November 6, 2012 at 4:50 am
    phlogiston says:
    November 6, 2012 at 1:04 am

    They’re preparing the ground for a “look – global warming is causing global cooling” argument. Expect it within the next 1-2 years.
    _________________________________
    Yes that certainly sounds likely.

    They have already run through:
    CRISIS: Global cooling

    Catastrophic Global Warming ( while trying to erase the existence of the global cooling scare in the ’70s.)

    Catastrophic Climate Change

    Climate Weirding (CAGW caused hurricane Sandy)

    Lets face it, the Team knows the temperature rise has stalled and the sun has changed. ( WUWT: The sun – still slumping ) So they sent in the troops, Judith Lean and Claus Fröhlich , to rewrite the solar activity graphs originated by physicists: Dr. Doug Hoyt and Dr. Richard C.Willson. Judith Lean was then appointed as the ONLY solar physicist to vet her own work!

    Incredible! Is the a Leif Svalgaard perspective on this Judith Lean fiasco?

    Generally, melting at an interglacial start will always release such ice dams. Therefore if the hypothesis in the above paper is correct, then we could expect to see a “Younger Dryas” pause/reversal at the start of many or most interglacials in the recent 2.5 million years. Do we see this? No.

  73. “Lucy Skywalker says:
    November 6, 2012 at 8:39 am
    Looking for something that causes mammoths to freeze with fresh flowers in their stomachs…

    Most have been found in permafrost in bogs – may have sunk under and subsequently froze. Bogs in Siberia and the tundra of N. America would probably have been cold and subsequent freezing would have finished the job. They are dated at 30,000 to 40,000 years ago some of them so it wasn’t too warm an environment anyway.

  74. @Chris Schoneveld:

    We were coming out of the last glacial more or less on schedule, then something strange happened and a cold plunge hit for about 1 k years. That event is a mystery and unexplained (but lots of folks keep trying). That’s what this paper is about. That cold spike when in theory we were pretty much out of the ice age glacial and ought to have ‘locked up’ into hot.

    @Lucy Skywalker:

    There’s a peculiar aspect of spinning tops. They are VERY stable and don’t like to do “tumbles”, but CAN do them if the spinning tip ‘catches’ on something. The moon also stabilizes our spin. So a “pole swap” is unlikely. Yet… IF you could ‘whack’ the spinning gyro near the spin axis at one end, it would tend to a stability ‘issue’ and can either wobble to a new stability, or even have a ‘gyroscope tumble’. (that can be an issue for gyroscopic navigation equipment…)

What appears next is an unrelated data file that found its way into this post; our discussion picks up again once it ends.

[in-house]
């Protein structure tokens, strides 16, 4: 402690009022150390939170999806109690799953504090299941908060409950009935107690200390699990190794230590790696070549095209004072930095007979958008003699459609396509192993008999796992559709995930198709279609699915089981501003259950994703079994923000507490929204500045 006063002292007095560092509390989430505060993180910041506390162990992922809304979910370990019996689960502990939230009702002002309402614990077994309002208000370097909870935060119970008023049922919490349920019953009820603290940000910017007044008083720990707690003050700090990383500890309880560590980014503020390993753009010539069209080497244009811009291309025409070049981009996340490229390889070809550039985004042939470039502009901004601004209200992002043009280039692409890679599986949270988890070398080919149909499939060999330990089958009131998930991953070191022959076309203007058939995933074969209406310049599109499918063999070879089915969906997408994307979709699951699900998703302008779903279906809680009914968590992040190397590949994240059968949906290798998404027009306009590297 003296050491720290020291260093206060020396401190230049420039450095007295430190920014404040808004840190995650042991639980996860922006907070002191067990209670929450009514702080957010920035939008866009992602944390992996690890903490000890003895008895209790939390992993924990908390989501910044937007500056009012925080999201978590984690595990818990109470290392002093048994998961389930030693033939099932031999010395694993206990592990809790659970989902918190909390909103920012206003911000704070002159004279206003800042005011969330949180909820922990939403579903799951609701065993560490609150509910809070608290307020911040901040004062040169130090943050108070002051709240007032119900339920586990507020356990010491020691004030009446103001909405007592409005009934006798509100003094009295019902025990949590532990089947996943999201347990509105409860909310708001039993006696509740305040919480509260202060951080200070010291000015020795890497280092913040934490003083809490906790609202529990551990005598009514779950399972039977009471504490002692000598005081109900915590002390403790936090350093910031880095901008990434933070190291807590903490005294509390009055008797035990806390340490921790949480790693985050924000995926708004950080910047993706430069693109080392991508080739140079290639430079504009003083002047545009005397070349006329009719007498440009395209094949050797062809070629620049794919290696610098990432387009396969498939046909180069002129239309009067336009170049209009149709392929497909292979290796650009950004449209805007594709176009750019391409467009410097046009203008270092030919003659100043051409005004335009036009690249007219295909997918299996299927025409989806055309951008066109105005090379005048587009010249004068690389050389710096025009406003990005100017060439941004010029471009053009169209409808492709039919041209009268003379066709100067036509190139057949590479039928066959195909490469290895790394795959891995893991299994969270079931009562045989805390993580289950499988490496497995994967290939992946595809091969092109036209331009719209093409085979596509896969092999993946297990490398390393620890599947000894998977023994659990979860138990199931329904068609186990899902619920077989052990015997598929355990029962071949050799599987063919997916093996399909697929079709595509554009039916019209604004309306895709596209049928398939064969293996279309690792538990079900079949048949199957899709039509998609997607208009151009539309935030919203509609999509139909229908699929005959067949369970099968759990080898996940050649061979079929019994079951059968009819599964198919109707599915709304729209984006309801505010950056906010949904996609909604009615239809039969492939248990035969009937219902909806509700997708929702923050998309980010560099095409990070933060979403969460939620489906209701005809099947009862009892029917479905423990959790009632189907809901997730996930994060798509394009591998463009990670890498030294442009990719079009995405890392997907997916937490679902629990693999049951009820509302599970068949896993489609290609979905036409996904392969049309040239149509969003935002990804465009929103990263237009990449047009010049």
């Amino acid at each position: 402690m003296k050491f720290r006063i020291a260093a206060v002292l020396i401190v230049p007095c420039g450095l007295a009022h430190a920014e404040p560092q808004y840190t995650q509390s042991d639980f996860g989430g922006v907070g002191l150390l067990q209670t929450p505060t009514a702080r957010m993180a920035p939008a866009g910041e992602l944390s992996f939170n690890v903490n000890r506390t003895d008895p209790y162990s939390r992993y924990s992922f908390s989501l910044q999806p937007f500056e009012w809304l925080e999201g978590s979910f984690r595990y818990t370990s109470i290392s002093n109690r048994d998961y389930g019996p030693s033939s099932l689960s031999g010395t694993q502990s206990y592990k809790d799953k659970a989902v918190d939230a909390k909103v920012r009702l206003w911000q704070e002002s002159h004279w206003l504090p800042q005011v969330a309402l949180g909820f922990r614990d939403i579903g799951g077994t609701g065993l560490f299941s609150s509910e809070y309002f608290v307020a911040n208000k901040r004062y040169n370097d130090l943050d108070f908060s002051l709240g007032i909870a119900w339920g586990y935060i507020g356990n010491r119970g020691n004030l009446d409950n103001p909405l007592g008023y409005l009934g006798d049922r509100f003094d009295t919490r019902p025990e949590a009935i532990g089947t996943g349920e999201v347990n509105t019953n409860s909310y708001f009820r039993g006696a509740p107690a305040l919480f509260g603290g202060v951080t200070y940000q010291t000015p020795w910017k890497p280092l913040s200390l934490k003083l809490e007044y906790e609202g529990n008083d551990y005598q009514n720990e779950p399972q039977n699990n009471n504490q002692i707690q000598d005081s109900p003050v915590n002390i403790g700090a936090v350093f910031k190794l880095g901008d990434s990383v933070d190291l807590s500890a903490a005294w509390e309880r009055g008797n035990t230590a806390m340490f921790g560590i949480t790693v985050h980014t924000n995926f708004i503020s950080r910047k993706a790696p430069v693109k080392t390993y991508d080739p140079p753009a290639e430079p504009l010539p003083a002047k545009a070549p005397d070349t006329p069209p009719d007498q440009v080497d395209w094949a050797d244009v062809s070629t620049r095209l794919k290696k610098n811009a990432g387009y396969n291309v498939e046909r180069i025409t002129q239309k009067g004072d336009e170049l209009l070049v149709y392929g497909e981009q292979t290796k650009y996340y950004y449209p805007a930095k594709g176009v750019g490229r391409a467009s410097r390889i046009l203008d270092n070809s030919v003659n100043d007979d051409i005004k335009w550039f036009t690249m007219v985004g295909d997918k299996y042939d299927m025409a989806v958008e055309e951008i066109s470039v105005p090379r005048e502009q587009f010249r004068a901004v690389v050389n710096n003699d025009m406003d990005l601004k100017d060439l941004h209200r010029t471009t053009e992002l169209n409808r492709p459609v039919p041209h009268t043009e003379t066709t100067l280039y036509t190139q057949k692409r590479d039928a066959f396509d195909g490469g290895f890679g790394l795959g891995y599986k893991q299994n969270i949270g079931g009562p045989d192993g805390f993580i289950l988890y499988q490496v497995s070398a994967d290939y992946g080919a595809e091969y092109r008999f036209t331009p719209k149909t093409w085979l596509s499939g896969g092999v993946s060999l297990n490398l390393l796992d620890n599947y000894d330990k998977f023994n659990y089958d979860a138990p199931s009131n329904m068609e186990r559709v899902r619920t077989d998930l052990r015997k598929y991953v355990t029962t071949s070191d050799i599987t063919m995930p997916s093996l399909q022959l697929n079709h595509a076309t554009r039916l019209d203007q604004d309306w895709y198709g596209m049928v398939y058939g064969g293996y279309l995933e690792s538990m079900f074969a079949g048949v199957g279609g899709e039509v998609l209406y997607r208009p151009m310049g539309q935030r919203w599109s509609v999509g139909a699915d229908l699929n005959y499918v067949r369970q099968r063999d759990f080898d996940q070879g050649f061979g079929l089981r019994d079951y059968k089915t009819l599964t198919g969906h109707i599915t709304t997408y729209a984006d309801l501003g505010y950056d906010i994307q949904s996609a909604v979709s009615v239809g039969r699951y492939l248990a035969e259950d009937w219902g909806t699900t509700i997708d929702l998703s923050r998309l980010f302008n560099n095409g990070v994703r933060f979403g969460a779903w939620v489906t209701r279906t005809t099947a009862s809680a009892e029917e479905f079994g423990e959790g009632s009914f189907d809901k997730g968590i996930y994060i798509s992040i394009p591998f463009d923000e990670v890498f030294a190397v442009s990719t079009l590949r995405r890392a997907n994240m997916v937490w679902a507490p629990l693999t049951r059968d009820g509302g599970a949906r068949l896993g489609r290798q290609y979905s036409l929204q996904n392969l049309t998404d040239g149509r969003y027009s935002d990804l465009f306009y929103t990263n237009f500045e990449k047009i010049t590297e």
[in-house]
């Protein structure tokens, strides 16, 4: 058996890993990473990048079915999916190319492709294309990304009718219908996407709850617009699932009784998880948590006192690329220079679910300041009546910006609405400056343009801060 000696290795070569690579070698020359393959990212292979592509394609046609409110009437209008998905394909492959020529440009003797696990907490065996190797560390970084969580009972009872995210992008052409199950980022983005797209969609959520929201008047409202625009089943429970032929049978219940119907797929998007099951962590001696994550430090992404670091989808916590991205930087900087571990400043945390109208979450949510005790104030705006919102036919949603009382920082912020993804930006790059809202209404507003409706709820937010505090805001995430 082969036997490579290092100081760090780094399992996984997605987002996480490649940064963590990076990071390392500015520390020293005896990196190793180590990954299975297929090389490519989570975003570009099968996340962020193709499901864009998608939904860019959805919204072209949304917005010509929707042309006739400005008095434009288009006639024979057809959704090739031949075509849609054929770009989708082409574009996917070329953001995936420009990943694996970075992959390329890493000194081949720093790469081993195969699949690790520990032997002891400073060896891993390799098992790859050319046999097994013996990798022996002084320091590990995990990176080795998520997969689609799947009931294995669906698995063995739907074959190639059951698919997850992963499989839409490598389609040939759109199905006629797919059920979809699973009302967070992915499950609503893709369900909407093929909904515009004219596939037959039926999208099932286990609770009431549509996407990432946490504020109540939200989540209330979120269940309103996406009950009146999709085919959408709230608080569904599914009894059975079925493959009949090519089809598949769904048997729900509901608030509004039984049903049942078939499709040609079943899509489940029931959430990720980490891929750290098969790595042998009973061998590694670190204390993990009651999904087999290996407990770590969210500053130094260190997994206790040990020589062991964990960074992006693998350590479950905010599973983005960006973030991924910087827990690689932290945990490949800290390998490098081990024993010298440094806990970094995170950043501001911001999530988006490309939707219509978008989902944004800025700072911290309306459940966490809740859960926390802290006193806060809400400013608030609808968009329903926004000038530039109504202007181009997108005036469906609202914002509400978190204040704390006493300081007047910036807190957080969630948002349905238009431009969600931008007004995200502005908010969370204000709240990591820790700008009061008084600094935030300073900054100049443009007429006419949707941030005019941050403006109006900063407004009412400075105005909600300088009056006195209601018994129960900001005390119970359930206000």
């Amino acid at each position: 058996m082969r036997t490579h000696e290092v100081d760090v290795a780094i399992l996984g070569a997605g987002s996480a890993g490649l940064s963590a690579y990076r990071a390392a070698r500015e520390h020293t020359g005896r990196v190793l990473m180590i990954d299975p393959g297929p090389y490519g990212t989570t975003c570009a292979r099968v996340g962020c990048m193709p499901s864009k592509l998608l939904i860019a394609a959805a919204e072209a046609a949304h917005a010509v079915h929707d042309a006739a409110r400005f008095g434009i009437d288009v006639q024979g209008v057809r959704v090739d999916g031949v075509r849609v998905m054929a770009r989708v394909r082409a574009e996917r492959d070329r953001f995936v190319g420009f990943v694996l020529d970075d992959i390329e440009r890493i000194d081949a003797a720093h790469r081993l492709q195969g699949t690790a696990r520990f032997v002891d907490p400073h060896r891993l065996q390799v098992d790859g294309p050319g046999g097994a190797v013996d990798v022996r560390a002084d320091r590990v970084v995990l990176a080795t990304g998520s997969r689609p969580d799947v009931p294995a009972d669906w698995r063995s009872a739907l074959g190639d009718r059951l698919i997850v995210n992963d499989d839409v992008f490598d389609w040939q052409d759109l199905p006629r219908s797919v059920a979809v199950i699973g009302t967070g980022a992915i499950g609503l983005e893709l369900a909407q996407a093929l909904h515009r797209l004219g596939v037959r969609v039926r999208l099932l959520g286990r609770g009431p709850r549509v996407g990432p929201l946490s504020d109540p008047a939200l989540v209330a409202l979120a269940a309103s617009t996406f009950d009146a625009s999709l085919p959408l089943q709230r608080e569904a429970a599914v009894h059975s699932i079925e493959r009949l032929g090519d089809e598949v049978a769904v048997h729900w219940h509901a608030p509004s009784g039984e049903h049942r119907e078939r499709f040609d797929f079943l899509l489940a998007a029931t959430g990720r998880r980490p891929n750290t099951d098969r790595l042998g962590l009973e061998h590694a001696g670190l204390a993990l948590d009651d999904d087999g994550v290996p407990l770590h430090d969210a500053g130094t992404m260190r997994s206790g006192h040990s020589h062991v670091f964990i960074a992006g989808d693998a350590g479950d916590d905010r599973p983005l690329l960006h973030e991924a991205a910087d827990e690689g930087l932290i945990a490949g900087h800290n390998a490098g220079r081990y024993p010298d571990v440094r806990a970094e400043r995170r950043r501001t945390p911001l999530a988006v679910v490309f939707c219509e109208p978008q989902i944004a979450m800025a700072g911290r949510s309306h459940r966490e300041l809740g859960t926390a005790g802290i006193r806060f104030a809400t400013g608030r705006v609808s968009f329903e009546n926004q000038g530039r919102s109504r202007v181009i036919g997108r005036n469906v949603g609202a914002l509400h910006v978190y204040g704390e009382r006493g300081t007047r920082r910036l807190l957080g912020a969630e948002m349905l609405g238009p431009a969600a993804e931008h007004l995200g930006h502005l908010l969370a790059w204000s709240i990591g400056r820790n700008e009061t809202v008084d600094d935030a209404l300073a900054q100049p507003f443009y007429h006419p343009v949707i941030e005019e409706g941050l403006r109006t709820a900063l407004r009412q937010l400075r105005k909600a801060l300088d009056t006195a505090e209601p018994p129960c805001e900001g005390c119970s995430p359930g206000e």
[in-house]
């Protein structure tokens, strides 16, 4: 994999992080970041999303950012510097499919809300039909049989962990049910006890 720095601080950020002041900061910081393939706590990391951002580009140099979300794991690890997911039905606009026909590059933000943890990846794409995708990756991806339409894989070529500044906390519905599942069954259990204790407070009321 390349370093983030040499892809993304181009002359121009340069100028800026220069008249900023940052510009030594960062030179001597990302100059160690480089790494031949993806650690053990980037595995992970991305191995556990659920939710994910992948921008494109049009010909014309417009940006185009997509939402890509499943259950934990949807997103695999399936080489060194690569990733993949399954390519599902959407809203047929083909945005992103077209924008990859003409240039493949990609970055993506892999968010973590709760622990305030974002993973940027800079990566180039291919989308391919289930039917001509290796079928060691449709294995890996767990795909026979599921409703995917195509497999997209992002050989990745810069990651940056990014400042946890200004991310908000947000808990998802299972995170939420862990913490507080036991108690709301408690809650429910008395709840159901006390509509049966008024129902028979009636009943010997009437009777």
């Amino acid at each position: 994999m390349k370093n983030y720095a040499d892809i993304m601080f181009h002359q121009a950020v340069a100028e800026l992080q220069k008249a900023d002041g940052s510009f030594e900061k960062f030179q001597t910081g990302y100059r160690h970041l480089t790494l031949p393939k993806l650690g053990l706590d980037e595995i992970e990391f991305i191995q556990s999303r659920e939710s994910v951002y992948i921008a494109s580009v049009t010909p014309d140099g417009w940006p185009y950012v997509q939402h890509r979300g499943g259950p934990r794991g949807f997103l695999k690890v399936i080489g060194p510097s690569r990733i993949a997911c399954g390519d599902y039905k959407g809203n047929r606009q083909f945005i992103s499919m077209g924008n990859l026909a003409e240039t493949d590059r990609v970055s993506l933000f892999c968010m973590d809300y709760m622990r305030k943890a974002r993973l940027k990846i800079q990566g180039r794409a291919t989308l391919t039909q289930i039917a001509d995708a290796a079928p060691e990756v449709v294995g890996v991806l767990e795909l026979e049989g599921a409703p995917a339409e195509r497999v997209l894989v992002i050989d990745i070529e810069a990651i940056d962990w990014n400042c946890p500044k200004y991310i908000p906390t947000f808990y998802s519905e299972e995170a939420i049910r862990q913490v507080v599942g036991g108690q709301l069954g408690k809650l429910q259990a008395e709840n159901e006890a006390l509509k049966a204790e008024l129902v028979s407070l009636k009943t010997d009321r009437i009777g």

So what could make the ‘gyro’ tumble? Maybe a ‘big rock from space’ hitting the ice sheet up in Canada… It would also toss up a giant tidal wave of frozen ice slush that would ‘quick freeze’ the poor critters it buried on the other side of the planet… (There are also warm type grasses and trees buried under dozens of feet of jumbled ‘stuff’ in the same areas). A gentle ‘wobble’ could also explain why the magnetic pole was offset and why the ice sheets were in places that do not now extend symmetrically south from the pole.

    All in all, I think that’s the best fit to ALL the known data. Big rock from space, hits the ice sheet (and doesn’t leave too much evidence in the dirt a mile down… but there is some). This not only vaporizes a heck of a lot of ice, but sends a giant tidal wave of “slush” over the pole into Siberia and some into Alaska that accounts for the odd geologic layers and the ‘flash frozen’ animals.

    The induced ‘wobble’ instability eventually stabilizes, but with the pole displaced just a little. This, then has consequences for ice sheet history being a bit less ‘centered’ over the present north pole, in keeping with what is observed. Not a full ‘tumble’ or ‘flip’, but an instability that then settles down, displaced.